The Federal Trade Commission (FTC) announced that it issued orders to five companies requiring them to provide information regarding recent investments and partnerships involving generative artificial intelligence (AI) companies and major cloud service providers. The agency’s 6(b) inquiry will scrutinize corporate partnerships and investments with AI providers to build a better internal understanding of these relationships and their impact on the competitive landscape. The compulsory orders were sent to Alphabet, Inc., Amazon.com, Inc., Anthropic PBC, Microsoft Corp., and OpenAI, Inc.
Secretary of the Treasury Janet Yellen delivered remarks on the state of the U.S. Economy in Chicago, Illinois. Secretary Yellen discussed the pandemic response and recovery and how to boost economic capacity and deliver economic growth for the future.
The Financial Crimes Enforcement Network (FinCEN) issued a final rule to reflect annual inflation adjustments to its civil monetary penalties as mandated by the Federal Civil Penalties Inflation Adjustment Act of 1990, as amended. This rule adjusts certain maximum civil monetary penalties within the jurisdiction of FinCEN to the amounts required by that Act.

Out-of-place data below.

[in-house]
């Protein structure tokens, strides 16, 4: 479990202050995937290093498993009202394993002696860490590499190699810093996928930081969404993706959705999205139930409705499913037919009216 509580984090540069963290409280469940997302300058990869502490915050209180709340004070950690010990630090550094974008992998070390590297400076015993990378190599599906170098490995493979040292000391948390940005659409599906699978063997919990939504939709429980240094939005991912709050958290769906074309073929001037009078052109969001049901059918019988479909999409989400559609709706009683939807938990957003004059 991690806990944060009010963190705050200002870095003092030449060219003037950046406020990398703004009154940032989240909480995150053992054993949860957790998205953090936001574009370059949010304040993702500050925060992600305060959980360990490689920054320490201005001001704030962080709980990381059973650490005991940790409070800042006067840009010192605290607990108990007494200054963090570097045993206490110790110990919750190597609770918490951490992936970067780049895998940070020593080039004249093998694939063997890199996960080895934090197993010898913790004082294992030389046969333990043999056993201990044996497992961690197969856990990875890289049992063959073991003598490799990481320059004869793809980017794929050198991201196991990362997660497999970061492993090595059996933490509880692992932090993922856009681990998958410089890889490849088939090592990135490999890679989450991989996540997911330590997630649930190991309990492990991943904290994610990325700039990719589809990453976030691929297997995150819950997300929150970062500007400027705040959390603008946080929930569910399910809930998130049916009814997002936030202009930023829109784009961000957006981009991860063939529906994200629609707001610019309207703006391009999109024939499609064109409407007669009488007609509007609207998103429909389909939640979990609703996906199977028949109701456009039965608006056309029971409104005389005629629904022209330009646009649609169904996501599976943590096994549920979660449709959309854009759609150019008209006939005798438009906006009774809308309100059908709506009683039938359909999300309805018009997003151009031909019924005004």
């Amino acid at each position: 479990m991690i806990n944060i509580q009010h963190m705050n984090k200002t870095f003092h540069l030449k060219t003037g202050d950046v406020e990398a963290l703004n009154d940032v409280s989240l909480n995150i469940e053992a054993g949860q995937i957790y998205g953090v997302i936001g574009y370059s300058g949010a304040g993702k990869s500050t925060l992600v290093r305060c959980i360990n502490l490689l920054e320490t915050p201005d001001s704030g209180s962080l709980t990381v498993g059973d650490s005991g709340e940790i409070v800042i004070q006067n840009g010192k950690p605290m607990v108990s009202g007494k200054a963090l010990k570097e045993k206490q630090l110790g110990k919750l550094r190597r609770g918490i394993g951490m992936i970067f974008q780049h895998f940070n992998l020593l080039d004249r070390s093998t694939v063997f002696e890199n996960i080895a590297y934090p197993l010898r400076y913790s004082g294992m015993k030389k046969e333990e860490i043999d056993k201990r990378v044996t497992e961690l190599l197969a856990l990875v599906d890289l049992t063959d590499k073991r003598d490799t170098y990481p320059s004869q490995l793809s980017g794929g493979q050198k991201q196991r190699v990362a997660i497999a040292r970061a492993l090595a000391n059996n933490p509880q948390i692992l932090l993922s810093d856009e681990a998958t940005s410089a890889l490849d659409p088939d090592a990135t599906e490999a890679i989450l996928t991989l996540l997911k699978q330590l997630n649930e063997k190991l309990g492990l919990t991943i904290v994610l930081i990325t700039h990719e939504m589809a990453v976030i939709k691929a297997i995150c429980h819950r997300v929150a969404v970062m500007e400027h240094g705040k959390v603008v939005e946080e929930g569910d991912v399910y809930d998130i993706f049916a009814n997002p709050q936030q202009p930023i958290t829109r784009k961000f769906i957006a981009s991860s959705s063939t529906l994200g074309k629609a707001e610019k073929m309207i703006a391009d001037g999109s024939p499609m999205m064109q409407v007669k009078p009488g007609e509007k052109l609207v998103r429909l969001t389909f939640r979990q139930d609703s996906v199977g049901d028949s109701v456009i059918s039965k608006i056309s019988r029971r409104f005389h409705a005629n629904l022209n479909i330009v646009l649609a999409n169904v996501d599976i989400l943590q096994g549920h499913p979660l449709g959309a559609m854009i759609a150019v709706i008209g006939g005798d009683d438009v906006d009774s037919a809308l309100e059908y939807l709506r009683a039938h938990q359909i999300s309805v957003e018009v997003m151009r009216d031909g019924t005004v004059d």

The Securities and Exchange Commission (SEC) Office of Investor Education and Advocacy, the North American Securities Administrators Association (NASAA), and the Financial Industry Regulatory Authority (FINRA) jointly issued an investor article to make investors aware of the increase of investment frauds involving the purported use of AI and other emerging technologies.
SEC Chair Gary Gensler delivered remarks entitled “Time is Money. Time is Risk,” before the European Commission. Chair Gensler discussed the importance of clearing and settling, shortening the settlement cycle, and the transition to securities settlements of T+1 on May 28, 2024.
The Securities and Exchange Commission announced that Northern Star Investment Corp. II, a special purpose acquisition company (SPAC), agreed to settle charges that it made misleading statements in forms filed with the SEC as part of its January 2021 initial public offering (IPO). The SEC’s order finds that Northern Star violated an antifraud provision of the Securities Act of 1933. Without admitting or denying the SEC’s findings, Northern Star agreed to a cease-and-desist order and to pay a $1.5 million penalty in the event it closes a merger transaction.
The Commodity Futures Trading Commission (CFTC) Divisions of Market Oversight, Clearing and Risk, Market Participants, and Data and the Office of Technology Innovation issued a request for comment (RFC) to better inform them on the current and potential uses and risks of AI in the derivatives markets the CFTC regulates. Comments are due by April 24, 2024.
Read CFTC Commissioner Kristin Johnson’s statement here.